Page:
Another four Manitobans with COVID-19 have died and health officials say a record-setting 80 patients are currently in ICU with the virus.
The latest health data came Wednesday afternoon after the province confirmed two critically-ill COVID-19 patients had to be moved to hospital in Thunder Bay Tuesday over concerns Manitoba’s ICUs were about to hit capacity.
The latest COVID-19 numbers were released later than usual Wednesday afternoon, due to what the province called technical issues.
That mean reporters weren’t able to ask questions of health officials about the data at a 12:30 p.m. press conference held to give an update on vaccination efforts.
In an email to Global News, a Shared Health spokesperson said Manitoba ICUs admitted 34 COVID-19 patients in a 96-hour period between May 13 and 17.
“Over the past week, Manitoba’s hospitals have been dealing with a significant increase in admissions, to both medicine units and ICUs,” the spokesperson said.
“The compounding effect of multiple days of admissions well over the norm and far beyond what we experienced during wave two has placed extreme strain on our staffing resources.”
The province said there were 70 patients in Manitoba ICUs connected to COVID-19 Tuesday.
The number of patients in hospital as a result of COVID-19 also rose Wednesday. On Tuesday health officials said 278 hospitalizations were connected to the virus.
There were 293 hospitalizations connected to COVID-19 reported Wednesday.
All four of the deaths announced Wednesday are connected to variants of concern, officials said. Since March 2020, 1,016 Manitobans with COVID-19 have died.
The latest victims include two men, one in his 40s and another in his 60s, as well as a woman in her 80s, all from from the Winnipeg area, and a woman in her 80s from the Southern Health region.
Meanwhile another 402 new infections were reported across the province as of Wednesday morning.
As has been the case for weeks, the majority of new cases — 252 — were reported in the Winnipeg Health region.
Another 50 cases were found in the Southern Health region, 42 cases were reported in the Southern Health region, 40 new infections came from the Interlake-Eastern Health region, and 18 cases were reported in the Northern Health region.
One previously announced case has been removed due to a data correction, health officials said, leaving Manitoba’s total case count at 46,314.
The current five-day COVID-19 test positivity rate is 13.5 per cent provincially and 15.1 per cent in Winnipeg.
There are currently 4,550 active cases of the novel coronavirus in Manitoba including 2,386 cases confirmed to be variants of concern, according to provincial data.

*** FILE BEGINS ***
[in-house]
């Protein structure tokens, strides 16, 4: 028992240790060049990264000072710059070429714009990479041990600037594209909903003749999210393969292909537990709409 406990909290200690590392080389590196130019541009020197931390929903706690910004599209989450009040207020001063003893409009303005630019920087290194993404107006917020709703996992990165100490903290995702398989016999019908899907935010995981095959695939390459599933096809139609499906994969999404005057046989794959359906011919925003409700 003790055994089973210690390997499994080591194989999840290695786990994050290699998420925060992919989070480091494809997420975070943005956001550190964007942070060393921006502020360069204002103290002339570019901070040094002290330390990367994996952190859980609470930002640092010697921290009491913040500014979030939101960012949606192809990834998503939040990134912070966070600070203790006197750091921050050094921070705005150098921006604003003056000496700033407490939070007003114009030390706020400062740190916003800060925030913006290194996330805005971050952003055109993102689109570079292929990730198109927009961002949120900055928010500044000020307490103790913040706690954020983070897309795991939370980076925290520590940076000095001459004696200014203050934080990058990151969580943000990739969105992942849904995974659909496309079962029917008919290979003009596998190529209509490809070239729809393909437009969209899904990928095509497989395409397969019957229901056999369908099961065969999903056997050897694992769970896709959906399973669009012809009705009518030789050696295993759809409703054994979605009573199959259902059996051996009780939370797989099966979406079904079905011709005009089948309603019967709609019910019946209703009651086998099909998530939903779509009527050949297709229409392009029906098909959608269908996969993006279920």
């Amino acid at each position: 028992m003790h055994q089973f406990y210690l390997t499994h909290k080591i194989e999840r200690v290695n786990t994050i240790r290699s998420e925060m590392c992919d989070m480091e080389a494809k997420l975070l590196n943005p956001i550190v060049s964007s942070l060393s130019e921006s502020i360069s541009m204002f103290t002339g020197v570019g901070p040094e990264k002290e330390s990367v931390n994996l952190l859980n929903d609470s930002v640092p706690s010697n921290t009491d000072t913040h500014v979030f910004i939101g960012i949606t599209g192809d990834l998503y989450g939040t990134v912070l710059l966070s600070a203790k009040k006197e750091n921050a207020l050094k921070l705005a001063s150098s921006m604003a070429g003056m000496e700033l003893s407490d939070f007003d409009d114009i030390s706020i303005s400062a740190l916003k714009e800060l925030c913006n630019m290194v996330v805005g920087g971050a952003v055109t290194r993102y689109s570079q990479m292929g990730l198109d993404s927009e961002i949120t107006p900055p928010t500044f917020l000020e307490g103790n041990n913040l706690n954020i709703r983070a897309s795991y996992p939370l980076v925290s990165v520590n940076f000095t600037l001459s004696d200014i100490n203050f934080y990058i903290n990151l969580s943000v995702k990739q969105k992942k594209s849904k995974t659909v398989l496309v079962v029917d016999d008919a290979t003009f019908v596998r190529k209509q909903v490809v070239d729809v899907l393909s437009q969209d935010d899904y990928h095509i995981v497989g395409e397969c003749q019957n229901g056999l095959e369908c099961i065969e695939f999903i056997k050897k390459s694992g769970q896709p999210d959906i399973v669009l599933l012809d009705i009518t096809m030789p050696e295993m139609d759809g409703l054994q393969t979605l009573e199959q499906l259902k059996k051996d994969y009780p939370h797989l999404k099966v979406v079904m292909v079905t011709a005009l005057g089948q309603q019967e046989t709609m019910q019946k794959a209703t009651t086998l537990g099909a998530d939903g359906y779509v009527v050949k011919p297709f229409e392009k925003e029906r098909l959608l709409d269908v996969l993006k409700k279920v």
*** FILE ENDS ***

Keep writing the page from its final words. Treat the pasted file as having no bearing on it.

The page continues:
Strain first detected in India listed on Manitoba’s variant of concern website
Previously provincial health officials had called the strain, first detected in India, a variant of interest.
The province’s website shows the variant and two sub-lineages known as B.1.617.1 and B.1.617.2 have been linked to 18 cases in Manitoba.
Last week the World Health Organization said the B.1.617 strain was being classified as a variant of global concern, with some preliminary studies showing that it spreads more easily.
The B.1.617 variant is the fourth variant to be designated as being of global concern and requiring heightened tracking and analysis. The others are those first detected in Britain, South Africa and Brazil.
All four variants have been found in Manitoba.
Meanwhile Manitoba added 171 new confirmed variant cases Wednesday.
Since February Manitoba has recorded 7,141 variant cases, and 41 deaths have been linked to the more-contagious strains.
As well as the 18 B.1.617 cases, Manitoba has reported 3,537 cases of the B.1.1.7 strain first identified in the United Kingdom, 29 cases of the B.1.351 variant first found in South Africa, 65 cases of the P.1 variant, first identified in Brazil, and 3,492 cases that are as yet unspecified.
Questions about COVID-19? Here are some things you need to know:
Symptoms can include fever, cough and difficulty breathing — very similar to a cold or flu. Some people can develop a more severe illness. People most at risk of this include older adults and people with severe chronic medical conditions like heart, lung or kidney disease. If you develop symptoms, contact public health authorities.
To prevent the virus from spreading, experts recommend frequent handwashing and coughing into your sleeve. They also recommend minimizing contact with others, staying home as much as possible and maintaining a distance of two metres from other people if you go out. In situations where you can’t keep a safe distance from others, public health officials recommend the use of a non-medical face mask or covering to prevent spreading the respiratory droplets that can carry the virus. In some provinces and municipalities across the country, masks or face coverings are now mandatory in indoor public spaces.
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